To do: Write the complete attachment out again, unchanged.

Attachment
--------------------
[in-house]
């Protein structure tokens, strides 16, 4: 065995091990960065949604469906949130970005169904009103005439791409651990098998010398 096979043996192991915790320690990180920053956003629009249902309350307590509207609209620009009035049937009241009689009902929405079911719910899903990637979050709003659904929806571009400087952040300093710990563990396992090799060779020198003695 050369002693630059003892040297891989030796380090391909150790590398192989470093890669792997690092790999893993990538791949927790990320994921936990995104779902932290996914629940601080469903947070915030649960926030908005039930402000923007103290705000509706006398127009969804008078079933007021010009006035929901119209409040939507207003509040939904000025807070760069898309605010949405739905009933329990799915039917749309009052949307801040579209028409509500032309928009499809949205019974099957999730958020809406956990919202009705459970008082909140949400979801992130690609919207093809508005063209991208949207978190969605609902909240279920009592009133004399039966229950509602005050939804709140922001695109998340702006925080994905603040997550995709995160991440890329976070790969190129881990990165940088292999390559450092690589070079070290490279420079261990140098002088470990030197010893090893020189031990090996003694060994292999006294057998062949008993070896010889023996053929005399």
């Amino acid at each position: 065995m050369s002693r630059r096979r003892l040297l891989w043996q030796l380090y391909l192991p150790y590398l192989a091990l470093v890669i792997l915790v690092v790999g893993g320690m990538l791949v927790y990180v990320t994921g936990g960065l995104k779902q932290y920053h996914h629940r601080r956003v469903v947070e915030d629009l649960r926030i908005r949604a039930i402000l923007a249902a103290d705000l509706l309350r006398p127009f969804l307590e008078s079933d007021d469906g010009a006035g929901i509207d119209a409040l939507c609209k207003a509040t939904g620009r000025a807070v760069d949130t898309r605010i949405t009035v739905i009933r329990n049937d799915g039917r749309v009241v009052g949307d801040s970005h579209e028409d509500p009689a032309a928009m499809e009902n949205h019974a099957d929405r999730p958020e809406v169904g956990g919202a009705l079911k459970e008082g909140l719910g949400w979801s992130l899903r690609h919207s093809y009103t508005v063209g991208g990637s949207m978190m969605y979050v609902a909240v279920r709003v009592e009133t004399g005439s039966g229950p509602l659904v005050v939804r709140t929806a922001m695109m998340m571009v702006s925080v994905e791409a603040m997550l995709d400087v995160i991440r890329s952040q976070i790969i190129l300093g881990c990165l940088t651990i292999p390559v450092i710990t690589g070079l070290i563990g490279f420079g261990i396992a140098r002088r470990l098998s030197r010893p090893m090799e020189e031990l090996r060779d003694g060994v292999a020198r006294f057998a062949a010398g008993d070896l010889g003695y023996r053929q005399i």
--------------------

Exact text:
[in-house]
């Protein structure tokens, strides 16, 4: 065995091990960065949604469906949130970005169904009103005439791409651990098998010398 096979043996192991915790320690990180920053956003629009249902309350307590509207609209620009009035049937009241009689009902929405079911719910899903990637979050709003659904929806571009400087952040300093710990563990396992090799060779020198003695 050369002693630059003892040297891989030796380090391909150790590398192989470093890669792997690092790999893993990538791949927790990320994921936990995104779902932290996914629940601080469903947070915030649960926030908005039930402000923007103290705000509706006398127009969804008078079933007021010009006035929901119209409040939507207003509040939904000025807070760069898309605010949405739905009933329990799915039917749309009052949307801040579209028409509500032309928009499809949205019974099957999730958020809406956990919202009705459970008082909140949400979801992130690609919207093809508005063209991208949207978190969605609902909240279920009592009133004399039966229950509602005050939804709140922001695109998340702006925080994905603040997550995709995160991440890329976070790969190129881990990165940088292999390559450092690589070079070290490279420079261990140098002088470990030197010893090893020189031990090996003694060994292999006294057998062949008993070896010889023996053929005399």
């Amino acid at each position: 065995m050369s002693r630059r096979r003892l040297l891989w043996q030796l380090y391909l192991p150790y590398l192989a091990l470093v890669i792997l915790v690092v790999g893993g320690m990538l791949v927790y990180v990320t994921g936990g960065l995104k779902q932290y920053h996914h629940r601080r956003v469903v947070e915030d629009l649960r926030i908005r949604a039930i402000l923007a249902a103290d705000l509706l309350r006398p127009f969804l307590e008078s079933d007021d469906g010009a006035g929901i509207d119209a409040l939507c609209k207003a509040t939904g620009r000025a807070v760069d949130t898309r605010i949405t009035v739905i009933r329990n049937d799915g039917r749309v009241v009052g949307d801040s970005h579209e028409d509500p009689a032309a928009m499809e009902n949205h019974a099957d929405r999730p958020e809406v169904g956990g919202a009705l079911k459970e008082g909140l719910g949400w979801s992130l899903r690609h919207s093809y009103t508005v063209g991208g990637s949207m978190m969605y979050v609902a909240v279920r709003v009592e009133t004399g005439s039966g229950p509602l659904v005050v939804r709140t929806a922001m695109m998340m571009v702006s925080v994905e791409a603040m997550l995709d400087v995160i991440r890329s952040q976070i790969i190129l300093g881990c990165l940088t651990i292999p390559v450092i710990t690589g070079l070290i563990g490279f420079g261990i396992a140098r002088r470990l098998s030197r010893p090893m090799e020189e031990l090996r060779d003694g060994v292999a020198r006294f057998a062949a010398g008993d070896l010889g003695y023996r053929q005399i």